Why Are So Many American Soldiers Developing Eating Disorders?
One Marine veteran described the military environment as a "'perfect storm" for binge and restrictive eating
After insurgents stormed the Capitol Building last year, hundreds of National Guardsmen were called to protect Congress from further attack. Images went viral of the soldiers taking power naps on the porcelain tile floors. For Americans removed from the rhythms and rigors of conflict, the sight was a reminder of how service members operate: they’re forced to find energy and respite in unimaginably uncomfortable situations, often at the drop of a hat.
But while both active and veteran armed forces pride themselves on this skill, it can enact massive mental and physical consequences over the course of a career. Recent research has confirmed that military personnel suffer from heightened rates of insomnia and sleep apnea (the figure’s actually been skyrocketing since 2005). Splicing sleep together here and there in “non-traditional, noisy environments,” as one study described it, might seem impressive, but it isn’t proper sleep. Combine it with the physicality of the profession, and troops are locked in a constant game of catchup.
A similar scenario is impacting the eating habits of service members. In a recent profile by NPR, soldiers report “chaotic eating situations where one had to either go for a long period of time without eating anything, or [had] to eat very quickly under certain conditions.” According to Dr. Robin Masheb, a research psychologist and the founder of the Veterans Initiative for Eating and Weight, “Those types of things also seem to be risk factors for setting people up for problems with their eating later in life.”
A mountain of research has linked overly-punitive diets with binge eating. As The New York Times recapped back in January, “chronic dieters” are trapped in a self-defeating cycle. Their restrictive eating methods often lead them to overeating. As people start to identify themselves as dieters, their efforts are more likely to backfire. A study by Dr. Janet Polivy and Dr. C. Peter Herman dubbed this phenomenon the “what-the-hell effect.” As a result, medical professionals have gently pushed consumers away from the $250 billion dietary industry, and towards a concept called “intuitive eating,” where they take note of which foods make them feel full and energetic.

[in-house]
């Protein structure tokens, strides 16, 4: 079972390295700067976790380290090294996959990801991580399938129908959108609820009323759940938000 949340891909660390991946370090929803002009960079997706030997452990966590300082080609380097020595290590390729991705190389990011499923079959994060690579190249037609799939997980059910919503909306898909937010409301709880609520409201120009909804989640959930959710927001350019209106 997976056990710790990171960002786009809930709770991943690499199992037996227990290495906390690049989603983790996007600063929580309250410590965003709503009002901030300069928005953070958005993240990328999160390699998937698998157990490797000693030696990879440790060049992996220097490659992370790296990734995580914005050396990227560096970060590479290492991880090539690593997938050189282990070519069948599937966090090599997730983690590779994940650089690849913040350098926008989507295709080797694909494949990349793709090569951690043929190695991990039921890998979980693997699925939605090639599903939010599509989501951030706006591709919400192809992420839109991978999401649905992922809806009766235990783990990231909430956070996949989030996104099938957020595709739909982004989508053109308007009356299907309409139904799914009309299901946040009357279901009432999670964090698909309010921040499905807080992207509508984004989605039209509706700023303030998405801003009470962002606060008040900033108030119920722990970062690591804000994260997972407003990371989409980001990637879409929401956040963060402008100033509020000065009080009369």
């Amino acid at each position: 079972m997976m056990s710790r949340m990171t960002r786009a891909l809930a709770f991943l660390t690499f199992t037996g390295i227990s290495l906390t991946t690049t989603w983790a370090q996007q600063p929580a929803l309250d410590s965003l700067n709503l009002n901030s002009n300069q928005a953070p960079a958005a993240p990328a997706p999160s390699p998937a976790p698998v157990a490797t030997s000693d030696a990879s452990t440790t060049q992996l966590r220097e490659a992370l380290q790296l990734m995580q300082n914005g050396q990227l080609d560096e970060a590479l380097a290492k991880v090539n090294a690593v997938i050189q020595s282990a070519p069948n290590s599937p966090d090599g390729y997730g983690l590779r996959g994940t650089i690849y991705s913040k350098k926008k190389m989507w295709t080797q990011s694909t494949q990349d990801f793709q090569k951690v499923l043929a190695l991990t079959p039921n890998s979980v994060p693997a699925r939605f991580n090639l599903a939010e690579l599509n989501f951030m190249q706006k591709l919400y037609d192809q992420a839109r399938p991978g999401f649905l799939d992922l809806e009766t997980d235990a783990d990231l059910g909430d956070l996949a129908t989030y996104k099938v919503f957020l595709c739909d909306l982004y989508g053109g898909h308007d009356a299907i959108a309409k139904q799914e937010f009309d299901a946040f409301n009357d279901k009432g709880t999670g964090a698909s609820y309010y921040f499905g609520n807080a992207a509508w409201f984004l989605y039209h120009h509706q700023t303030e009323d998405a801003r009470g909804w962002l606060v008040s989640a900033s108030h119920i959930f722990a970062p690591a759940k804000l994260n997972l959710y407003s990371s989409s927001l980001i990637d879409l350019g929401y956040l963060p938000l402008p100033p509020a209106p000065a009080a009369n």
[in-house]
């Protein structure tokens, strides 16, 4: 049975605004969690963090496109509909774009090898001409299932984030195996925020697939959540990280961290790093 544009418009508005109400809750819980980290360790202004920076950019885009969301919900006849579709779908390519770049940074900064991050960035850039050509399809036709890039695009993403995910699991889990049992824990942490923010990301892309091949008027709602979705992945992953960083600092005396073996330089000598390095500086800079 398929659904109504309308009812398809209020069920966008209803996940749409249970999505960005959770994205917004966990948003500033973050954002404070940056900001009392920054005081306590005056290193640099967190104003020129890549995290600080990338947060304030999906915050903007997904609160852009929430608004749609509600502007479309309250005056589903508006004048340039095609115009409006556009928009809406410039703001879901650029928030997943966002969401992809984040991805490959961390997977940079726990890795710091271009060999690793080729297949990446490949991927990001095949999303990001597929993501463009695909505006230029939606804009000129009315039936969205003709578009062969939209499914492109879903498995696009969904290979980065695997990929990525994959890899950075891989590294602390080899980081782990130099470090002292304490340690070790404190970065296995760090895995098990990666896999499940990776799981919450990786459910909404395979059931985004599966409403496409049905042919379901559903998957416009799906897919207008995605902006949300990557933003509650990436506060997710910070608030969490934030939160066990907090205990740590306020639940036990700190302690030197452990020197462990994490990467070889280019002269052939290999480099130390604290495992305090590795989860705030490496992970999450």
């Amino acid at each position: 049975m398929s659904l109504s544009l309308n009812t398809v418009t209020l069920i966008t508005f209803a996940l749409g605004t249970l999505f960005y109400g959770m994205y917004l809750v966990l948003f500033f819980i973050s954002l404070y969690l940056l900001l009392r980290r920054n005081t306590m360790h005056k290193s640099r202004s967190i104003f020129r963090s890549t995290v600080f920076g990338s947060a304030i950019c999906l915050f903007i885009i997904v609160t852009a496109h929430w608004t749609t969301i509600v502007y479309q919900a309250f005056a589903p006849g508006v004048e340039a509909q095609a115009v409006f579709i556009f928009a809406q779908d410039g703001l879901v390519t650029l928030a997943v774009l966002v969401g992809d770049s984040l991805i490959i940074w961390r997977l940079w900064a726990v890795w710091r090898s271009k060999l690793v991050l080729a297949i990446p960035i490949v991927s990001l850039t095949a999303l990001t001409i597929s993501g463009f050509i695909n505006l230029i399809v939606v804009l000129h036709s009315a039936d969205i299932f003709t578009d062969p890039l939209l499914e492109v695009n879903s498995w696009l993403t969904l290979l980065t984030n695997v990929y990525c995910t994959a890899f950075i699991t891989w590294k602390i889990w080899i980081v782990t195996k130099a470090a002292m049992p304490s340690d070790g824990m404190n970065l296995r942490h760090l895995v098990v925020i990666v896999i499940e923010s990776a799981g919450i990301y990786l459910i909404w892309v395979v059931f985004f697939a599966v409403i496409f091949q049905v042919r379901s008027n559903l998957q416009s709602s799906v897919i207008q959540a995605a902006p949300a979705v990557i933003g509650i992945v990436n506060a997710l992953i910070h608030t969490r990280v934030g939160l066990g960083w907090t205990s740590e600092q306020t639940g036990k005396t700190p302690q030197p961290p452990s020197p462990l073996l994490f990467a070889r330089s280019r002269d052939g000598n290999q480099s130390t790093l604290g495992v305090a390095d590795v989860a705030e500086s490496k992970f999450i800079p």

Service members don’t necessarily have the luxury of individualism or experimentation. They’re not only compelled to eat (or not eat) at certain times — they also have to pass a variety of strict, outdated fitness criteria. Think: weight requirements, BMI standards and combats fitness tests (in which, if you fall out of the “perfect” range, ranking officers might pin your failure on your body type). A study of Iraq and Afghanistan War veterans now based in Connecticut showed a rate of bulimia at three times the average American.
Also at play: the startling rate of sexual assault in the military, which has gone largely ignored for too long, and has been linked countless times to the development of eating fisorders. Plus, the difficulty many men face — in society at large, let alone with the ranks of “the few, the proud” — in discussing or even acknowledging eating disorders. Women are more likely to develop eating disorders than men, it’s true, but certainly not to a point that the problem should be genderized. Thousands of male service members, active and retired, are dealing with these issues.
What can be done? More funding is needed from the Department of Defense and Veterans Affairs, for starters, in order to get hard data on just how widespread the epidemic is. But there also needs to be institutional and cultural change. How can the armed forces better feed and fuel its service members? When will the erroneous notion that subsisting on nothing makes you stronger (think football coaches screaming “Water makes you weak!”) finally fade away? And finally, let’s start to consider the full arc of a soldier’s life: the habits thrust upon him at 20 will have consequences he’ll be paying off in his 60s. Supporting troops means supporting them for their entire lives — not just when they’re most useful to you.
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